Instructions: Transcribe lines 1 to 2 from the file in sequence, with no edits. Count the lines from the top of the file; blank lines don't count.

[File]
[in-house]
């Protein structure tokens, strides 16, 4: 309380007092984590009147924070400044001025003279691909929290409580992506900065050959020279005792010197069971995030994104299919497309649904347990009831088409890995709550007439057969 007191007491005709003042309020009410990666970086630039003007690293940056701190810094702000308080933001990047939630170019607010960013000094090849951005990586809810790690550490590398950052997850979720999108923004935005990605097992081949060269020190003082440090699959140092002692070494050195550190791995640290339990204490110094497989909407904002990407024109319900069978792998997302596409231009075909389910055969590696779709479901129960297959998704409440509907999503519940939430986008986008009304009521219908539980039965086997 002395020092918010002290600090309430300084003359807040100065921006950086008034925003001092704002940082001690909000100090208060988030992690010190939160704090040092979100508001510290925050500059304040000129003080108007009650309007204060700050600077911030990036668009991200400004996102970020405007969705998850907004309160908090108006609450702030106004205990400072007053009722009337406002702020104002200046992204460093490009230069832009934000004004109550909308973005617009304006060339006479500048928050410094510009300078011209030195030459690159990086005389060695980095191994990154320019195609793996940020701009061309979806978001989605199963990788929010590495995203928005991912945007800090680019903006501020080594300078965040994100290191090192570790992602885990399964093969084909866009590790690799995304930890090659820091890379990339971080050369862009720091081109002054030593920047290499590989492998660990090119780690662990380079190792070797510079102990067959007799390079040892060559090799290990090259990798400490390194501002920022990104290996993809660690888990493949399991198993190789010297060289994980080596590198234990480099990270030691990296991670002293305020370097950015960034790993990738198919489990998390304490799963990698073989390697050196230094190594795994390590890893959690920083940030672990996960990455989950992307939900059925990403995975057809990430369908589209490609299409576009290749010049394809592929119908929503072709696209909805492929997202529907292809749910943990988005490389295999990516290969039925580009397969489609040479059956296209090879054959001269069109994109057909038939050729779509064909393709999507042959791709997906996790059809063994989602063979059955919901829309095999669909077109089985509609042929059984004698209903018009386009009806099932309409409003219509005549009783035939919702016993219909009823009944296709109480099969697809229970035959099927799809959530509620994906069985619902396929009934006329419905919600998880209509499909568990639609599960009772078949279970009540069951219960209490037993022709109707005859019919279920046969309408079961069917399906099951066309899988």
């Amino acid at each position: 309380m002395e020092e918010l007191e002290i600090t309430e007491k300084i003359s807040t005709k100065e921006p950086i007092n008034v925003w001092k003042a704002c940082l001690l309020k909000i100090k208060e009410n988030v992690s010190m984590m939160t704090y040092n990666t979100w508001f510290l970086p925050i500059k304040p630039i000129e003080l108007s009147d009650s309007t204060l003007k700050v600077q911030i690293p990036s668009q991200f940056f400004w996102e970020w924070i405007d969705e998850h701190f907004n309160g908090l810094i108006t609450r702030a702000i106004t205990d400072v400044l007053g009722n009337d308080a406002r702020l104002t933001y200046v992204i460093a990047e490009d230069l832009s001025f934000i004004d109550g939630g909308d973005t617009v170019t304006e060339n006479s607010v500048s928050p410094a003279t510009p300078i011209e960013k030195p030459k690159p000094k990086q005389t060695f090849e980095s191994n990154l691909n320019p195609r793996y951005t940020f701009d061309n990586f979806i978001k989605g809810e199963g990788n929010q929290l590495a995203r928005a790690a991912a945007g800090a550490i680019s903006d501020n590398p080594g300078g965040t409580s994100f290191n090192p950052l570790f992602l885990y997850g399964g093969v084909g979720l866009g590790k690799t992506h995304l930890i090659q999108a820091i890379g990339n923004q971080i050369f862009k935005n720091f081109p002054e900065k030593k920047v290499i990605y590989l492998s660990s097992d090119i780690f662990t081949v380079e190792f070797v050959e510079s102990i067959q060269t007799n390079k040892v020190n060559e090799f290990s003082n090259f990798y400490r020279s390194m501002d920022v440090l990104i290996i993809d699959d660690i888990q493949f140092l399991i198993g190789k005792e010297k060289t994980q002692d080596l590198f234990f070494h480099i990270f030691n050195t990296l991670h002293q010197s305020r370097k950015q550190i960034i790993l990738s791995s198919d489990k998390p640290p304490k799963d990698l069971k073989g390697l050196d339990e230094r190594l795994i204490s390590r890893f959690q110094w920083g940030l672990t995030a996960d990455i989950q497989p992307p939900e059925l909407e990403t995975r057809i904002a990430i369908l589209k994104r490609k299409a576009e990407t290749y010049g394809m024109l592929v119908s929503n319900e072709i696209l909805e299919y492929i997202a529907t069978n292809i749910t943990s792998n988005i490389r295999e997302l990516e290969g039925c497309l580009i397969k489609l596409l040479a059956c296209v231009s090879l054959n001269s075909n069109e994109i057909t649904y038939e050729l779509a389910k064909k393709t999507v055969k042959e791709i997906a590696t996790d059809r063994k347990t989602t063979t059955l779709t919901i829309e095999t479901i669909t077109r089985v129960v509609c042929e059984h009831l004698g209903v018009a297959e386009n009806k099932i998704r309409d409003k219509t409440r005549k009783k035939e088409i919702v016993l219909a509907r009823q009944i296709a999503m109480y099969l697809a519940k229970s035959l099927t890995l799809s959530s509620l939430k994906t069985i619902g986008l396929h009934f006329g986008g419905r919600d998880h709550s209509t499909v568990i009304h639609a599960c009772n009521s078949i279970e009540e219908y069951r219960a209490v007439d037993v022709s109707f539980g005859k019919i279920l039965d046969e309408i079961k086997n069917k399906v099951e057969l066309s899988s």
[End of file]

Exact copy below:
[in-house]
């Protein structure tokens, strides 16, 4: 309380007092984590009147924070400044001025003279691909929290409580992506900065050959020279005792010197069971995030994104299919497309649904347990009831088409890995709550007439057969 007191007491005709003042309020009410990666970086630039003007690293940056701190810094702000308080933001990047939630170019607010960013000094090849951005990586809810790690550490590398950052997850979720999108923004935005990605097992081949060269020190003082440090699959140092002692070494050195550190791995640290339990204490110094497989909407904002990407024109319900069978792998997302596409231009075909389910055969590696779709479901129960297959998704409440509907999503519940939430986008986008009304009521219908539980039965086997 002395020092918010002290600090309430300084003359807040100065921006950086008034925003001092704002940082001690909000100090208060988030992690010190939160704090040092979100508001510290925050500059304040000129003080108007009650309007204060700050600077911030990036668009991200400004996102970020405007969705998850907004309160908090108006609450702030106004205990400072007053009722009337406002702020104002200046992204460093490009230069832009934000004004109550909308973005617009304006060339006479500048928050410094510009300078011209030195030459690159990086005389060695980095191994990154320019195609793996940020701009061309979806978001989605199963990788929010590495995203928005991912945007800090680019903006501020080594300078965040994100290191090192570790992602885990399964093969084909866009590790690799995304930890090659820091890379990339971080050369862009720091081109002054030593920047290499590989492998660990090119780690662990380079190792070797510079102990067959007799390079040892060559090799290990090259990798400490390194501002920022990104290996993809660690888990493949399991198993190789010297060289994980080596590198234990480099990270030691990296991670002293305020370097950015960034790993990738198919489990998390304490799963990698073989390697050196230094190594795994390590890893959690920083940030672990996960990455989950992307939900059925990403995975057809990430369908589209490609299409576009290749010049394809592929119908929503072709696209909805492929997202529907292809749910943990988005490389295999990516290969039925580009397969489609040479059956296209090879054959001269069109994109057909038939050729779509064909393709999507042959791709997906996790059809063994989602063979059955919901829309095999669909077109089985509609042929059984004698209903018009386009009806099932309409409003219509005549009783035939919702016993219909009823009944296709109480099969697809229970035959099927799809959530509620994906069985619902396929009934006329419905919600998880209509499909568990639609599960009772078949279970009540069951219960209490037993022709109707005859019919279920046969309408079961069917399906099951066309899988």